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A new study reveals that during stressful moments in the operating room, surgeons make up to 66 percent more mistakes on patients. Using a technology that captured the electrical activity of a surgeon's heart, researchers found that during intervals of short-term stress, which can be triggered by a negative thought or a loud noise in the operating room, surgeons are much more prone to make mistakes that can cause bleeding, torn tissue, or burns.
The results of the study, published in the open branch of the British Journal of Surgery, could lead to the development of protocol aiming to reduce acute or short-term stress on surgeons working in the operating room. Medical errors cause between 250,000-440,000 deaths annually in the U.S., with a proportion of those mistakes occurring in operating rooms. Any change in common practice that reduces the number mistakes made by surgeons due to stress would also reduce the number deaths.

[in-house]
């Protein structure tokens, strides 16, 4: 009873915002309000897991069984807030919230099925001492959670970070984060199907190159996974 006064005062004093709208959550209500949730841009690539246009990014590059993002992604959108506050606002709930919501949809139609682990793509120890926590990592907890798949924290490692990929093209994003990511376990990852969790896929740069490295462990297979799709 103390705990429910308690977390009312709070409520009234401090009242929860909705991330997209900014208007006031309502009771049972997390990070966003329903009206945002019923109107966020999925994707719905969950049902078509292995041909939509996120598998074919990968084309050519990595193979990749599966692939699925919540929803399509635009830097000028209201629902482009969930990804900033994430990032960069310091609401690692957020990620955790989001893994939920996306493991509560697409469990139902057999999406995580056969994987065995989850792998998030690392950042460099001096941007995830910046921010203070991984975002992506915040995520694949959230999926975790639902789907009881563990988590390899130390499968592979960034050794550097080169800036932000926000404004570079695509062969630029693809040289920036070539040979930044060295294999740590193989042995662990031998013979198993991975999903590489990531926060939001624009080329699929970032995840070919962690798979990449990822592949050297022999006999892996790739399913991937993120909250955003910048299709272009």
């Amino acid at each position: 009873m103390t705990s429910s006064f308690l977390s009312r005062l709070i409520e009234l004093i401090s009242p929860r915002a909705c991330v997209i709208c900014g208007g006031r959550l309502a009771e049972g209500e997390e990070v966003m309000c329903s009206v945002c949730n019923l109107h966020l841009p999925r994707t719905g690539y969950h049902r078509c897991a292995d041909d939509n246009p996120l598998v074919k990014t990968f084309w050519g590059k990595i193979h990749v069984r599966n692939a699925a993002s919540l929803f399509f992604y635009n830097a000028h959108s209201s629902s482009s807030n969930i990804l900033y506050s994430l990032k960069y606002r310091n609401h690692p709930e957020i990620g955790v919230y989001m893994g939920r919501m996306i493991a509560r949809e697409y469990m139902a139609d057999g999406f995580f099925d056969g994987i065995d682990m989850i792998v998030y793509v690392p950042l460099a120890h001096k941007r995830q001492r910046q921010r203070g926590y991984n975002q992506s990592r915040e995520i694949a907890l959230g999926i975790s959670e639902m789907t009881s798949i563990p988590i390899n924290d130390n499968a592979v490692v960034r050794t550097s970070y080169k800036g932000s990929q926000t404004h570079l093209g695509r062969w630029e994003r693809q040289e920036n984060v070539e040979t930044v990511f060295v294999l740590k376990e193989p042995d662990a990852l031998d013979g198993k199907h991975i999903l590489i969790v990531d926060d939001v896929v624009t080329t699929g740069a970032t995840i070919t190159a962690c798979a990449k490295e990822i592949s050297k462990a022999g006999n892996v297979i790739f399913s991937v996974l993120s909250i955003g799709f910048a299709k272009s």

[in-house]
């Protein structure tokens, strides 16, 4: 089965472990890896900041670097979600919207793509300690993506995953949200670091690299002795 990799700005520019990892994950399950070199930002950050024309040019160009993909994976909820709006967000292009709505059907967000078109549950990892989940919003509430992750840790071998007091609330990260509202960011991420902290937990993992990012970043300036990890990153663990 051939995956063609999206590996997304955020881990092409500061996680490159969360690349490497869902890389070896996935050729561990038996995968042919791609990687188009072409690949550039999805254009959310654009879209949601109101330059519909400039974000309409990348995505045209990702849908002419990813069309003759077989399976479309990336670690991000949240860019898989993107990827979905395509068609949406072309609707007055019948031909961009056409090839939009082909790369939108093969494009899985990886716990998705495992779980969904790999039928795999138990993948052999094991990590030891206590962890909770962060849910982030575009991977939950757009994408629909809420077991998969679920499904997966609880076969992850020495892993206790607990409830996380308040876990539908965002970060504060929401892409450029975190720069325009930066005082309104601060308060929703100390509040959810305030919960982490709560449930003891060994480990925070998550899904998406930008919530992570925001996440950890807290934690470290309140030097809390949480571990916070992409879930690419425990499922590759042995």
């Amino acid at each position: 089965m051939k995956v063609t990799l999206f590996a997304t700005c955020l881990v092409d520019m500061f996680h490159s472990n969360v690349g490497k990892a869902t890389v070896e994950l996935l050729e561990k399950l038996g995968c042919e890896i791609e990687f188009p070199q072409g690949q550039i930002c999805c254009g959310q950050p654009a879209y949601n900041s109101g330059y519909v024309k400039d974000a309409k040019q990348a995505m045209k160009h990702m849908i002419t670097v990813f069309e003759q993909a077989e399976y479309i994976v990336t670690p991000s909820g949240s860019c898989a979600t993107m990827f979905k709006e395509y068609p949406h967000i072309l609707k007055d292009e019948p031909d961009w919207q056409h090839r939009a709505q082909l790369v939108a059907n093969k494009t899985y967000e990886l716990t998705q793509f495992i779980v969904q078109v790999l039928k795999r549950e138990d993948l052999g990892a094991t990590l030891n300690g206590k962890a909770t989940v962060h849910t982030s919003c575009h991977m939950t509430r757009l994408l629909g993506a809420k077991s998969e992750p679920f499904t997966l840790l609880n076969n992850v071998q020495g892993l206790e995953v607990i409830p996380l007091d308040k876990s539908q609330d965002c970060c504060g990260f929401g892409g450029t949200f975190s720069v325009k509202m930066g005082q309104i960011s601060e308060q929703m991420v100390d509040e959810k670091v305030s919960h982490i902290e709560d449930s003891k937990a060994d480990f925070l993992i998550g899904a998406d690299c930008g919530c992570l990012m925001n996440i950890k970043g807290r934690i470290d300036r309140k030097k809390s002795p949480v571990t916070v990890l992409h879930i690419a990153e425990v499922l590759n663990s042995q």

Study - Journal - Lead - Author - Peter
It's an important study published in a prestigious journal, and even more impressive is that its lead author, Peter Dupont Grantcharov, is a master's student at the Data Science Institute at Columbia University. A year and a half ago, Grantcharov had the idea to ask Dr. Homero Rivas, Associate Professor of Surgery at Stanford Medical Center, to wear a Hexoskin Smart Shirt under his scrubs while he did surgeries. The shirt, designed to give athletes precise physiological data during workouts, measures the electrical impulses that trigger heartbeats. From this data, Grantcharov derived heart-rate variability statistics ? the variation in times between heartbeats, to determine Rivas's momentary...
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